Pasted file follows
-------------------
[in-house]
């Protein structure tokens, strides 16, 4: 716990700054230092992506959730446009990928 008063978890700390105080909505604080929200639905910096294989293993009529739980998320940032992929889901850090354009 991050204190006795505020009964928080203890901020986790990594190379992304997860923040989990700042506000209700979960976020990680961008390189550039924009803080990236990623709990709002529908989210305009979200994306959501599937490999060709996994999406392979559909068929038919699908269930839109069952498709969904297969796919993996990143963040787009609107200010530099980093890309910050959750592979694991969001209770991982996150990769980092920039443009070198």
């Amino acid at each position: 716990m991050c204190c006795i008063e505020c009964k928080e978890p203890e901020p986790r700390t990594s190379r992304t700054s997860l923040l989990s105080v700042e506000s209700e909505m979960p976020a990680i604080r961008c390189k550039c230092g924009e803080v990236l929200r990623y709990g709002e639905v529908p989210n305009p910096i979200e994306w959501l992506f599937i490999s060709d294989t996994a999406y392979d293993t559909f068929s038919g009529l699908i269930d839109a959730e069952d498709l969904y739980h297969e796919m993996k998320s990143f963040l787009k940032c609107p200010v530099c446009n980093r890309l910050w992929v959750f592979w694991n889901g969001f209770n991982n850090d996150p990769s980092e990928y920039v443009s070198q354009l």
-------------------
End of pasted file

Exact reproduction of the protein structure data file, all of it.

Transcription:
[in-house]
């Protein structure tokens, strides 16, 4: 716990700054230092992506959730446009990928 008063978890700390105080909505604080929200639905910096294989293993009529739980998320940032992929889901850090354009 991050204190006795505020009964928080203890901020986790990594190379992304997860923040989990700042506000209700979960976020990680961008390189550039924009803080990236990623709990709002529908989210305009979200994306959501599937490999060709996994999406392979559909068929038919699908269930839109069952498709969904297969796919993996990143963040787009609107200010530099980093890309910050959750592979694991969001209770991982996150990769980092920039443009070198």
């Amino acid at each position: 716990m991050c204190c006795i008063e505020c009964k928080e978890p203890e901020p986790r700390t990594s190379r992304t700054s997860l923040l989990s105080v700042e506000s209700e909505m979960p976020a990680i604080r961008c390189k550039c230092g924009e803080v990236l929200r990623y709990g709002e639905v529908p989210n305009p910096i979200e994306w959501l992506f599937i490999s060709d294989t996994a999406y392979d293993t559909f068929s038919g009529l699908i269930d839109a959730e069952d498709l969904y739980h297969e796919m993996k998320s990143f963040l787009k940032c609107p200010v530099c446009n980093r890309l910050w992929v959750f592979w694991n889901g969001f209770n991982n850090d996150p990769s980092e990928y920039v443009s070198q354009l």